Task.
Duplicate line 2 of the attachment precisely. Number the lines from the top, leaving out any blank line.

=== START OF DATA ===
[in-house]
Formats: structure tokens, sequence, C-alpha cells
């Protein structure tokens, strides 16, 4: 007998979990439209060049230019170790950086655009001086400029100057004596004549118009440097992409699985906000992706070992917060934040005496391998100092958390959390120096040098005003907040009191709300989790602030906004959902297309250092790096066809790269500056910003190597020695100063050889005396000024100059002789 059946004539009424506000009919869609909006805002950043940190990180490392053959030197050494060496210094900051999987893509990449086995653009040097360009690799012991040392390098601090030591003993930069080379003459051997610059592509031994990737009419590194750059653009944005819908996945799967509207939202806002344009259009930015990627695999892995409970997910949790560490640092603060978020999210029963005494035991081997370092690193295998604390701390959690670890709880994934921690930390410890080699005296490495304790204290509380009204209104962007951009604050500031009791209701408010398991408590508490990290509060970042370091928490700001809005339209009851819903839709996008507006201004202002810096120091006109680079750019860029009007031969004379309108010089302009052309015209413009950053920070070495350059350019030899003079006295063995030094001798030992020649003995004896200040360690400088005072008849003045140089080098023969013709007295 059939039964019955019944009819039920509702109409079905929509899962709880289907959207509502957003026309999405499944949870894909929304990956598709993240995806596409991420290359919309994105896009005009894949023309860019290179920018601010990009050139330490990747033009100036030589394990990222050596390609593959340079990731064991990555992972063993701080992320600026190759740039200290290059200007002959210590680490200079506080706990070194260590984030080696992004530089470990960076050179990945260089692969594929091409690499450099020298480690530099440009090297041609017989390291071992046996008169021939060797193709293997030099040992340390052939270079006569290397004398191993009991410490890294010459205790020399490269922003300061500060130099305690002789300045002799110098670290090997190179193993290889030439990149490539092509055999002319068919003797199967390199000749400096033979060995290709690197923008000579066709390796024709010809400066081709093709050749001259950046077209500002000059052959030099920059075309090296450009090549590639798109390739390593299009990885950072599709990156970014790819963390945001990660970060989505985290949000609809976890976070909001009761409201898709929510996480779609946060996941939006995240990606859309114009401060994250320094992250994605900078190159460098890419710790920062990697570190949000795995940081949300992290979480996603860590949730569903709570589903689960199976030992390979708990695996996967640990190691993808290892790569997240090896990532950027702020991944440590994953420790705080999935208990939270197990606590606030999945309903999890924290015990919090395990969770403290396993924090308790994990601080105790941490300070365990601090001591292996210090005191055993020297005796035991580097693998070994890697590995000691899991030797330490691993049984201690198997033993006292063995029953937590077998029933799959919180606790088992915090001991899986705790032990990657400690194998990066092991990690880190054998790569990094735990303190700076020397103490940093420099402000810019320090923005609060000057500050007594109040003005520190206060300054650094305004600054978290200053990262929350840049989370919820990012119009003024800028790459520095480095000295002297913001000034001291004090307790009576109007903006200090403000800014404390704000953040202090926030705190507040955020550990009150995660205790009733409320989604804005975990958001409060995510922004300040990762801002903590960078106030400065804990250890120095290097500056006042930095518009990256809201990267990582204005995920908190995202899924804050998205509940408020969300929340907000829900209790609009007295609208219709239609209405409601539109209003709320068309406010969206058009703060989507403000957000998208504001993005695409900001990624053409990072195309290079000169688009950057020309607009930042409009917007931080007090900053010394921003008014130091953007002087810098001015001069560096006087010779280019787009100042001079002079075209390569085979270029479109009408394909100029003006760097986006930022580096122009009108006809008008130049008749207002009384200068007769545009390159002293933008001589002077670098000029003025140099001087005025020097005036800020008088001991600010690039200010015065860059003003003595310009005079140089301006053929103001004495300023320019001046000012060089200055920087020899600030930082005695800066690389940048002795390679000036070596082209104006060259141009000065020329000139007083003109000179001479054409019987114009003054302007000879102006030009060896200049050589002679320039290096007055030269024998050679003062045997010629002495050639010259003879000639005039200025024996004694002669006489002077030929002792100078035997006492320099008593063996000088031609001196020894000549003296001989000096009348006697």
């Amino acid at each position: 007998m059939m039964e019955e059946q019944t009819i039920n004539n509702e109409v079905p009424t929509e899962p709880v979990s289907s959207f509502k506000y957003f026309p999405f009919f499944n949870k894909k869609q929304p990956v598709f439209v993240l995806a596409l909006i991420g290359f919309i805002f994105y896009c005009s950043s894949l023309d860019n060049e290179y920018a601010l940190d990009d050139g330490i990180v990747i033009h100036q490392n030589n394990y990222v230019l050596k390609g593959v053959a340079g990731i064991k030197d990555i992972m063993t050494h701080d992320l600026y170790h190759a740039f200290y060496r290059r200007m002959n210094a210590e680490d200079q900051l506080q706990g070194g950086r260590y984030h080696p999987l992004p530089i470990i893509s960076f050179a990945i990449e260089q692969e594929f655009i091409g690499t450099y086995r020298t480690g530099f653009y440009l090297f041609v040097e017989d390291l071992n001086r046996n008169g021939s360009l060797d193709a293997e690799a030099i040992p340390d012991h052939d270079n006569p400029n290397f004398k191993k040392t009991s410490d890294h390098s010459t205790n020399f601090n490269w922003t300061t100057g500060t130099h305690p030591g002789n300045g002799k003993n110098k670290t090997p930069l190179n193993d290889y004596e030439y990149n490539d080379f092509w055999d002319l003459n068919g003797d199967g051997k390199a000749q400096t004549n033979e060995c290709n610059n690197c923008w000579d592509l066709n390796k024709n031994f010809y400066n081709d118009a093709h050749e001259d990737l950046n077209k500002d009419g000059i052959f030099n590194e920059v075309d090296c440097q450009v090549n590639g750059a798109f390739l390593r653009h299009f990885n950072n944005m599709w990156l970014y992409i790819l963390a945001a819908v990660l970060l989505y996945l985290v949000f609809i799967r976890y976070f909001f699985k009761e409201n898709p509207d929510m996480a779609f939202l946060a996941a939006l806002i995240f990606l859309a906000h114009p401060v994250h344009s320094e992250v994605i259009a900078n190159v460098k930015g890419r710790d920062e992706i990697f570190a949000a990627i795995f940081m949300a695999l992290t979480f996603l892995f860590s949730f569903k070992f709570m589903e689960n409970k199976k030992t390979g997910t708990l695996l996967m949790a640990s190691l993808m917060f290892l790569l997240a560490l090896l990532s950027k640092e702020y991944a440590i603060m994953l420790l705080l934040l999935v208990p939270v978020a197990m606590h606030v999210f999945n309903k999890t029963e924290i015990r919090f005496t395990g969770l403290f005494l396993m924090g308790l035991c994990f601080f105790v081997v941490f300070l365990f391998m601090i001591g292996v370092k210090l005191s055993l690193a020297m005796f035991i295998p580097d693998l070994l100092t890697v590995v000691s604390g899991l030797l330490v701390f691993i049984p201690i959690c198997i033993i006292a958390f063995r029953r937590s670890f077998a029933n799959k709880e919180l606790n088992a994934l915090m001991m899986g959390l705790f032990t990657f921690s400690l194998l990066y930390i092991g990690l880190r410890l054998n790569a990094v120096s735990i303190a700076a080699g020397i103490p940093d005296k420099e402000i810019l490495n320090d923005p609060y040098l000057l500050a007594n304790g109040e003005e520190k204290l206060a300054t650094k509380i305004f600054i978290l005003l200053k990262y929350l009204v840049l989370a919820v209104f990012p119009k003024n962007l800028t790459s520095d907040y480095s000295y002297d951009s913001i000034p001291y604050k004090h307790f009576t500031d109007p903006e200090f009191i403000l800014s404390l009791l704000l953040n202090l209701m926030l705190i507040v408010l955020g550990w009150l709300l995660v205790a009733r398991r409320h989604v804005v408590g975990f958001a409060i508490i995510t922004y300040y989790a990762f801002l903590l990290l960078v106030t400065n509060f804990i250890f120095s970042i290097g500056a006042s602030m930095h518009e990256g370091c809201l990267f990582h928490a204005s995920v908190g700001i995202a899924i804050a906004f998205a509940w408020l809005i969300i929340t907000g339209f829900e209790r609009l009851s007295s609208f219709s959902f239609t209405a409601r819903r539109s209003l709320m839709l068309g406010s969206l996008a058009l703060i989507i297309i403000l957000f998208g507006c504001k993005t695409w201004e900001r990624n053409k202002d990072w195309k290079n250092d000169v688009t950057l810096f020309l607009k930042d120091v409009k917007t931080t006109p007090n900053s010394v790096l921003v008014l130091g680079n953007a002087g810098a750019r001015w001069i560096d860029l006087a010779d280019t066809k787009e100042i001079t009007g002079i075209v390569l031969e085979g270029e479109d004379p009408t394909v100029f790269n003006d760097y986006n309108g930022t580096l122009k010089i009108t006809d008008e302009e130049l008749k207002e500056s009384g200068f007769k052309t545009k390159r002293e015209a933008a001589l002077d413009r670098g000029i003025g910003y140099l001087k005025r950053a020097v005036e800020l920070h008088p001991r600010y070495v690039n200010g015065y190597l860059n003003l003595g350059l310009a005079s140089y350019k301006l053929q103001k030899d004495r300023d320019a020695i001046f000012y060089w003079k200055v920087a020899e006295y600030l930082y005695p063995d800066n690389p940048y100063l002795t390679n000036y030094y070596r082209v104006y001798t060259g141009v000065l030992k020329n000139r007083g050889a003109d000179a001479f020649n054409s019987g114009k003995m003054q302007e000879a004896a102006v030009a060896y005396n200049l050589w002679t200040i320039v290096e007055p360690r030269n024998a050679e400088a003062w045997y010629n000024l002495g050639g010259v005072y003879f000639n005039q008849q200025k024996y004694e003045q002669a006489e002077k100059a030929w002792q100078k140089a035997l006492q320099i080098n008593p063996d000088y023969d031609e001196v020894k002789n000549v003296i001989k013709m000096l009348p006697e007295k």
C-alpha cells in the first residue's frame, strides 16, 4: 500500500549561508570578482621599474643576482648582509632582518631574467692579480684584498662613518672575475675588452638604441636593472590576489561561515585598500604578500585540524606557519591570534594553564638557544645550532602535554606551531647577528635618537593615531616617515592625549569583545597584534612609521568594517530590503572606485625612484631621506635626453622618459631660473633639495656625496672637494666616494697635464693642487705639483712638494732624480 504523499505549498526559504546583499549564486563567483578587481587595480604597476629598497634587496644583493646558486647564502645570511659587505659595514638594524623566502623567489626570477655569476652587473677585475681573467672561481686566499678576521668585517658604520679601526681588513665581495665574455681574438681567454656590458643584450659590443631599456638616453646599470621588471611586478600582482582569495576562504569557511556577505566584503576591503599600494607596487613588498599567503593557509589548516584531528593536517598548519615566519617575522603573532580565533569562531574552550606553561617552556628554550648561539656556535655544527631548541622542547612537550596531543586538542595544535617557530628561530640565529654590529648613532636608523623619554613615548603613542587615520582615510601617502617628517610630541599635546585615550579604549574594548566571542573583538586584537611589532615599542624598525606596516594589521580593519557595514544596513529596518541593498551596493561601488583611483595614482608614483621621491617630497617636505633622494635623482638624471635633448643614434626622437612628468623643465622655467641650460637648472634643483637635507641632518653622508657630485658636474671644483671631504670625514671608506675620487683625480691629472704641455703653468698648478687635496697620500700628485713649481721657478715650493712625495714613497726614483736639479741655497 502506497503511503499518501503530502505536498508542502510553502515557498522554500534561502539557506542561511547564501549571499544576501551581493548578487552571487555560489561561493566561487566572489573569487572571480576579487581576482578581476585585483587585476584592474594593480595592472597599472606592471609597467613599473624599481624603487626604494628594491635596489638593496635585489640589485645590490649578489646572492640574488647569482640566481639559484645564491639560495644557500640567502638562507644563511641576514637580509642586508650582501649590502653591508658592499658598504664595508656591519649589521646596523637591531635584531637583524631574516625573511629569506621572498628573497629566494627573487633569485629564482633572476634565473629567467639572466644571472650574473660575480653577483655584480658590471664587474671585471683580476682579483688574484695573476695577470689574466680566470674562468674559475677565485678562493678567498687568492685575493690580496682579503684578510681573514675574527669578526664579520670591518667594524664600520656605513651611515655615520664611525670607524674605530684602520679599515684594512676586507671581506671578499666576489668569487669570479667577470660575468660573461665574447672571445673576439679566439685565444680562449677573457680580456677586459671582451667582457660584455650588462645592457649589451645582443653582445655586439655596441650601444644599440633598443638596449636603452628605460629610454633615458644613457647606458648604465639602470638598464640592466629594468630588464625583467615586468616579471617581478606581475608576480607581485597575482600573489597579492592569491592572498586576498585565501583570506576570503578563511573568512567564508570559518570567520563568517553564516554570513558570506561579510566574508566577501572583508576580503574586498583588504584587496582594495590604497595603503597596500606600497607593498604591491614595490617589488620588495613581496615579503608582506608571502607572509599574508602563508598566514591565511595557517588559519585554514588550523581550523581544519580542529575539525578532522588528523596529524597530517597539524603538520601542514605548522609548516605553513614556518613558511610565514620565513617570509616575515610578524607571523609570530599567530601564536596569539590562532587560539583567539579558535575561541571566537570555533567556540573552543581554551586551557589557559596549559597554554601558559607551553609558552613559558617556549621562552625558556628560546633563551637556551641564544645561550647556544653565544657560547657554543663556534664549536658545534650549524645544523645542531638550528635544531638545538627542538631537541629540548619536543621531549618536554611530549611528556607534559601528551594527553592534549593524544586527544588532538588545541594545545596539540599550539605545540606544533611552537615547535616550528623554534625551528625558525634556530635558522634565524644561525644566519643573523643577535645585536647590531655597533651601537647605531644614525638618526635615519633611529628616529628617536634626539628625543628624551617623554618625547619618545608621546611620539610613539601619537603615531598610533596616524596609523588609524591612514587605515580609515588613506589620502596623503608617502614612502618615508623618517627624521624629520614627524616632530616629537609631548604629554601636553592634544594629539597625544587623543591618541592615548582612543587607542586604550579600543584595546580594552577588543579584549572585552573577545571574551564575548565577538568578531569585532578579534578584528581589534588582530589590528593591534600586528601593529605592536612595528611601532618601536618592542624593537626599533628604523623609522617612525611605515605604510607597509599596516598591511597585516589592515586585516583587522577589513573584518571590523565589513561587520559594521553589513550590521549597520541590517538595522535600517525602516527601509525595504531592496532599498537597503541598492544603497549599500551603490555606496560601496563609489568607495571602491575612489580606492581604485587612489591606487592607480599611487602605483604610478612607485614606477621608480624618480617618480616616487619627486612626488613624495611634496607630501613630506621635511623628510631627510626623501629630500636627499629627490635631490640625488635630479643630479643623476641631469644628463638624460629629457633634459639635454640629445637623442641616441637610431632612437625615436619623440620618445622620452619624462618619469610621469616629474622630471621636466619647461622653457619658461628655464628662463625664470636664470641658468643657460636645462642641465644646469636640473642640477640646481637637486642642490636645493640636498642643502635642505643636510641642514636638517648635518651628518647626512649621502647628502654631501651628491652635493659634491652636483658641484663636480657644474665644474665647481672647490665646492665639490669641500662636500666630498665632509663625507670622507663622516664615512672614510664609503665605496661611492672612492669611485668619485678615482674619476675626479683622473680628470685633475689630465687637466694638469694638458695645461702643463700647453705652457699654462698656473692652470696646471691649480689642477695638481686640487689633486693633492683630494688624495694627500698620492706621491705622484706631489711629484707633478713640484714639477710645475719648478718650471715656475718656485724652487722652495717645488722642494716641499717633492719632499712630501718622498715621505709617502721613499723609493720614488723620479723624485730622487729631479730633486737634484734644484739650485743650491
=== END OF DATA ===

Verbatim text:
Formats: structure tokens, sequence, C-alpha cells